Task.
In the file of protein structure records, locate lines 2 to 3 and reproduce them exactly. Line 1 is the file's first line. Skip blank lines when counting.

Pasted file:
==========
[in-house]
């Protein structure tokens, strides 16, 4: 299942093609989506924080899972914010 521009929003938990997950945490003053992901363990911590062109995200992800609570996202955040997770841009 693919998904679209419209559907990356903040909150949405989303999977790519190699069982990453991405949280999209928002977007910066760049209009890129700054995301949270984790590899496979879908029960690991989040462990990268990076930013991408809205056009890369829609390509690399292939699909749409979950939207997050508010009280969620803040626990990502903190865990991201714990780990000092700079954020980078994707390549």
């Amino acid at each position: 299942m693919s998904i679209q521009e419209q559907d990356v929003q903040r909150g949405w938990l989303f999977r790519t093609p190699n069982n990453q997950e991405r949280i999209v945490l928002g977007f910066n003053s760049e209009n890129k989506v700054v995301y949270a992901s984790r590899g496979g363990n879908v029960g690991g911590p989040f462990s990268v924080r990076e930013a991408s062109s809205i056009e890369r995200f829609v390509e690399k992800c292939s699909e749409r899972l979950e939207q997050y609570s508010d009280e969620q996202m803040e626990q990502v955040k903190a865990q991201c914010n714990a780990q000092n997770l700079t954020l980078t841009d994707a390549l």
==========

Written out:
């Protein structure tokens, strides 16, 4: 299942093609989506924080899972914010 521009929003938990997950945490003053992901363990911590062109995200992800609570996202955040997770841009 693919998904679209419209559907990356903040909150949405989303999977790519190699069982990453991405949280999209928002977007910066760049209009890129700054995301949270984790590899496979879908029960690991989040462990990268990076930013991408809205056009890369829609390509690399292939699909749409979950939207997050508010009280969620803040626990990502903190865990991201714990780990000092700079954020980078994707390549």
């Amino acid at each position: 299942m693919s998904i679209q521009e419209q559907d990356v929003q903040r909150g949405w938990l989303f999977r790519t093609p190699n069982n990453q997950e991405r949280i999209v945490l928002g977007f910066n003053s760049e209009n890129k989506v700054v995301y949270a992901s984790r590899g496979g363990n879908v029960g690991g911590p989040f462990s990268v924080r990076e930013a991408s062109s809205i056009e890369r995200f829609v390509e690399k992800c292939s699909e749409r899972l979950e939207q997050y609570s508010d009280e969620q996202m803040e626990q990502v955040k903190a865990q991201c914010n714990a780990q000092n997770l700079t954020l980078t841009d994707a390549l």